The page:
Blog Archives

Tidbits from the Books that Defined S (and R)

November 5, 2014
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Tidbits from the Books that Defined S (and R)

Why R? Because S! R is the open source implementation (and a pun!) of S, a language for statistical computing that was developed at Bell Labs in the late 1970s. After that, the implementation of S underwent a number of major revisions documented in a series of seminal books, often just referred to by the color of their cover: The...

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Probable Points and Credible Intervals, Part 1

October 26, 2014
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Probable Points and Credible Intervals, Part 1

After having broken the Bayesian eggs and prepared your model in your statistical kitchen the main dish is the posterior. The posterior is the posterior is the posterior, given the model and the data it contains all the information you need and anything else will be a little bit less nourishing. However, taking in the posterior in one gulp...

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Tiny Data, Approximate Bayesian Computation and the Socks of Karl Broman

October 20, 2014
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Tiny Data, Approximate Bayesian Computation and the Socks of Karl Broman

Big data is all the rage, but sometimes you don’t have big data. Sometimes you don’t even have average size data. Sometimes you only have eleven unique socks: Karl Broman is here putting forward a very interesting problem. Interesting, not only because it involves socks, but because it involves what I would like to call Tiny...

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Bayesian First Aid: Poisson Test

September 4, 2014
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Bayesian First Aid: Poisson Test

As the normal distribution is sort of the default choice when modeling continuous data (but not necessarily the best choice), the Poisson distribution is the default when modeling counts of events. Indeed, when all you know is the number of events during a certain period it is hard to think of any other distribution, whether you are modeling the...

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drinkR: Estimate your Blood Alcohol Concentration using R and Shiny.

July 30, 2014
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drinkR: Estimate your Blood Alcohol Concentration using R and Shiny.

Inspired by events that took place at UseR 2014 last month I decided to implement an app that estimates one’s blood alcohol concentration (BAC). Today I present to you drinkR, implemented using R and Shiny, Rstudio’s framework for building web apps using R. So, say that I had a good dinner, drinking a couple of glasses...

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Chillin’ at UseR! 2014

July 7, 2014
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Chillin’ at UseR! 2014

This year’s UseR! conference was held at the University of California in Los Angeles. Despite the great weather and a nearby beach, most of the conference was spent in front of projector screens in 18° c (64° f) rooms because there were so many interesting presentations and tutorials going on. I was lucky to present my R package...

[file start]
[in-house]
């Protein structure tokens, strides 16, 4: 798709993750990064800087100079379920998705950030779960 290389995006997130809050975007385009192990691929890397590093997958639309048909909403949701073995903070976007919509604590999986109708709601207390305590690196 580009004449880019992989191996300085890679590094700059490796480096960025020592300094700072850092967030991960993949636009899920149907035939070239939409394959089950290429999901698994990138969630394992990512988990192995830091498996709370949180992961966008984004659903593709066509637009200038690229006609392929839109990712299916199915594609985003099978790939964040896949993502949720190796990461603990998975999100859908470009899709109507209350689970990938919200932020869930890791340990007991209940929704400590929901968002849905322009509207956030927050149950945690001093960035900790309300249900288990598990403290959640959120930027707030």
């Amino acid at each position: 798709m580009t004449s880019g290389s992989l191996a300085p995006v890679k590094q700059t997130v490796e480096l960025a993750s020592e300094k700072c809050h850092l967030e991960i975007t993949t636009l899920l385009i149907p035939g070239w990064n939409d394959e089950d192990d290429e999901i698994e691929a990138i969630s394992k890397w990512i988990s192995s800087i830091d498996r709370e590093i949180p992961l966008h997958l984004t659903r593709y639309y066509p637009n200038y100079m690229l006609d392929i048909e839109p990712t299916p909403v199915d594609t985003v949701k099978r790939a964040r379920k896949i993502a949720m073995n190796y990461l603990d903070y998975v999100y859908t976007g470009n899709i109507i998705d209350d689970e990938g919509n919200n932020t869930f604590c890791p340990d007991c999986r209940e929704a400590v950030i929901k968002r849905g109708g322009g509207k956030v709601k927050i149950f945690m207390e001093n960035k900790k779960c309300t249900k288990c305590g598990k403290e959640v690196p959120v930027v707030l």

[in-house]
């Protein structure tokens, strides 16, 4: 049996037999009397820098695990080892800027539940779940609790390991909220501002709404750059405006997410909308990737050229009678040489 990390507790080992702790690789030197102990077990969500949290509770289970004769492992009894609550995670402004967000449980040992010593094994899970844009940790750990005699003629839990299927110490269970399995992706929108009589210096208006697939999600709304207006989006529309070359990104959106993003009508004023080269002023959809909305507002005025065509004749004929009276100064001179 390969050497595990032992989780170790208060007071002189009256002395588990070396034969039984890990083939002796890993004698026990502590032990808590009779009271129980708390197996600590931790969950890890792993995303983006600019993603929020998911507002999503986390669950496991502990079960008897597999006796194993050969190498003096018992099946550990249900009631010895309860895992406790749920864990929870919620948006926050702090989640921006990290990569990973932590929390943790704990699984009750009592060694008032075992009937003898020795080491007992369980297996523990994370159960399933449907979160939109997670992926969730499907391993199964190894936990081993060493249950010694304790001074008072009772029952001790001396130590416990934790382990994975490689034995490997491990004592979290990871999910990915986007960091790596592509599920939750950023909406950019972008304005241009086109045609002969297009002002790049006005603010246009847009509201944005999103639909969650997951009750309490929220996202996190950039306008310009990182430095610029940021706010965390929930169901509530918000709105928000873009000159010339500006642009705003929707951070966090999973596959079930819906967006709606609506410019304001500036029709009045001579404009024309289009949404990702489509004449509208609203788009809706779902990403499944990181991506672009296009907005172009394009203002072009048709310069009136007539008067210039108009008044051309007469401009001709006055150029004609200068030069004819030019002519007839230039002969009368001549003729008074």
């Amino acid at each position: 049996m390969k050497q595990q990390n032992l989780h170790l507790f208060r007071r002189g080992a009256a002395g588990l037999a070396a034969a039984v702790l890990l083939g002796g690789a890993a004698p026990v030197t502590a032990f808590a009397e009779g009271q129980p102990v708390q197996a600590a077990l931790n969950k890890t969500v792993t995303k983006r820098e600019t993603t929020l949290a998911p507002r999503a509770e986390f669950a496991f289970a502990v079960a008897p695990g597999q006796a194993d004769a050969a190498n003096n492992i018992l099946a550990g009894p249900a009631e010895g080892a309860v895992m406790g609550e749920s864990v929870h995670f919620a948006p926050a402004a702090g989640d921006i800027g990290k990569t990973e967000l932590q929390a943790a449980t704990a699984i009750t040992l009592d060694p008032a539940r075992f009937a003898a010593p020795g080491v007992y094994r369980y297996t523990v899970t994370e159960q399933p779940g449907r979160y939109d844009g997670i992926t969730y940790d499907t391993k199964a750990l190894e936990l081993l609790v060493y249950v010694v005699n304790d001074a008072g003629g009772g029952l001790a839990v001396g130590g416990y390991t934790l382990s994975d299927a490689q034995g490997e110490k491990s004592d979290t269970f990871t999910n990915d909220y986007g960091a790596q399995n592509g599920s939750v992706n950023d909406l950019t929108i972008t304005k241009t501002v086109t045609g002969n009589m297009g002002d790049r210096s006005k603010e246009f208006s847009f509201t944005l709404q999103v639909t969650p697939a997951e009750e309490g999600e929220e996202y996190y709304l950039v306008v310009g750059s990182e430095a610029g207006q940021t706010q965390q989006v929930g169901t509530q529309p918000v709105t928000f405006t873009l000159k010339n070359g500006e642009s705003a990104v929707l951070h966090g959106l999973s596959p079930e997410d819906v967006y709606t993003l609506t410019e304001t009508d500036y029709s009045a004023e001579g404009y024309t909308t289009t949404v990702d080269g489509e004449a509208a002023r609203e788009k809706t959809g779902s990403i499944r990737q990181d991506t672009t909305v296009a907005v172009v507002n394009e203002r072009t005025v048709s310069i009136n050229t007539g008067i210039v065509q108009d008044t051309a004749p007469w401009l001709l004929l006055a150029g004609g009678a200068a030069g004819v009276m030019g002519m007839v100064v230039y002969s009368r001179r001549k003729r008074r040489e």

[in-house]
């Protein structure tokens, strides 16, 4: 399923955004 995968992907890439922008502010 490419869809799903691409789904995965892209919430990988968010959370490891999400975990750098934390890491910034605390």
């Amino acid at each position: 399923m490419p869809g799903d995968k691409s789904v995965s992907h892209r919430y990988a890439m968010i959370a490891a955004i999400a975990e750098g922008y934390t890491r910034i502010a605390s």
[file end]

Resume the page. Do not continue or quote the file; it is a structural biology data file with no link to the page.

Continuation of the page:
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beepr (former pingr) is on CRAN. It’s easier than ever to make R go beep!

June 30, 2014
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beepr (former pingr) is on CRAN. It’s easier than ever to make R go beep!

Even though I said it would never happen, my silly package with the sole purpose of playing notification sounds is now on CRAN. Big thanks to the CRAN maintainers for their patience! For instant gratification run the following in R to install beepr and make R produce a notification sound: install.packages("beepr") library(beepr) beep() This package was previously called pingr and included...

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Bayesian First Aid: Test of Proportions

June 26, 2014
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Bayesian First Aid: Test of Proportions

Does pill A or pill B save the most lives? Which web design results in the most clicks? Which in vitro fertilization technique results in the largest number of happy babies? A lot of questions out there involves estimating the proportion or relative frequency of success of two or more groups (where success could be a saved life, a...

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The Most Comprehensive Review of Comic Books Teaching Statistics

June 11, 2014
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The Most Comprehensive Review of Comic Books Teaching Statistics

As I’m more or less an autodidact when it comes to statistics, I have a weak spot for books that try to introduce statistics in an accessible and pedagogical way. I have therefore collected what I believe are all books that introduces statistics using comics (at least those written in English). What follows are highly subjective reviews of those...

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Jeffreys’ Substitution Posterior for the Median: A Nice Trick to Non-parametrically Estimate the Median

May 3, 2014
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Jeffreys’ Substitution Posterior for the Median: A Nice Trick to Non-parametrically Estimate the Median

While reading up on quantile regression I found a really nice hack described in Bayesian Quantile Regression Methods (Lancaster & Jae Jun, 2010). It is called Jeffreys’ substitution posterior for the median, first described by Harold Jeffreys in his Theory of Probability, and is a non-parametric method for approximating the posterior of the median. What makes it...

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